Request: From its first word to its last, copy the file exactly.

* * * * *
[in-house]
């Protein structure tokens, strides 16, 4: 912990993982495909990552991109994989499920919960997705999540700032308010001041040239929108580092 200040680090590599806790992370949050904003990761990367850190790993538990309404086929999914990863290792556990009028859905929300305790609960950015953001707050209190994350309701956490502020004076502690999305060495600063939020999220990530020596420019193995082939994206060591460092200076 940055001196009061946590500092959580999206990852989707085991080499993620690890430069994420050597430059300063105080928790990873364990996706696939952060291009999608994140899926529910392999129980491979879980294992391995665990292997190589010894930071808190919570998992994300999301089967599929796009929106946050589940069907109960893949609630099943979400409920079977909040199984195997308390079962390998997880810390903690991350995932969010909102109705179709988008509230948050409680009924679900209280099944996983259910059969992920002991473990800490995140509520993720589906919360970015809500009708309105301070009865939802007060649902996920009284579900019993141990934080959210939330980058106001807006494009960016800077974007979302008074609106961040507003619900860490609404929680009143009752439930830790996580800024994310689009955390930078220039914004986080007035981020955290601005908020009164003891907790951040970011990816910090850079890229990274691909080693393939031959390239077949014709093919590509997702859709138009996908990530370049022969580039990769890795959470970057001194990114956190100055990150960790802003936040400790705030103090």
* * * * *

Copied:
[in-house]
């Protein structure tokens, strides 16, 4: 912990993982495909990552991109994989499920919960997705999540700032308010001041040239929108580092 200040680090590599806790992370949050904003990761990367850190790993538990309404086929999914990863290792556990009028859905929300305790609960950015953001707050209190994350309701956490502020004076502690999305060495600063939020999220990530020596420019193995082939994206060591460092200076 940055001196009061946590500092959580999206990852989707085991080499993620690890430069994420050597430059300063105080928790990873364990996706696939952060291009999608994140899926529910392999129980491979879980294992391995665990292997190589010894930071808190919570998992994300999301089967599929796009929106946050589940069907109960893949609630099943979400409920079977909040199984195997308390079962390998997880810390903690991350995932969010909102109705179709988008509230948050409680009924679900209280099944996983259910059969992920002991473990800490995140509520993720589906919360970015809500009708309105301070009865939802007060649902996920009284579900019993141990934080959210939330980058106001807006494009960016800077974007979302008074609106961040507003619900860490609404929680009143009752439930830790996580800024994310689009955390930078220039914004986080007035981020955290601005908020009164003891907790951040970011990816910090850079890229990274691909080693393939031959390239077949014709093919590509997702859709138009996908990530370049022969580039990769890795959470970057001194990114956190100055990150960790802003936040400790705030103090």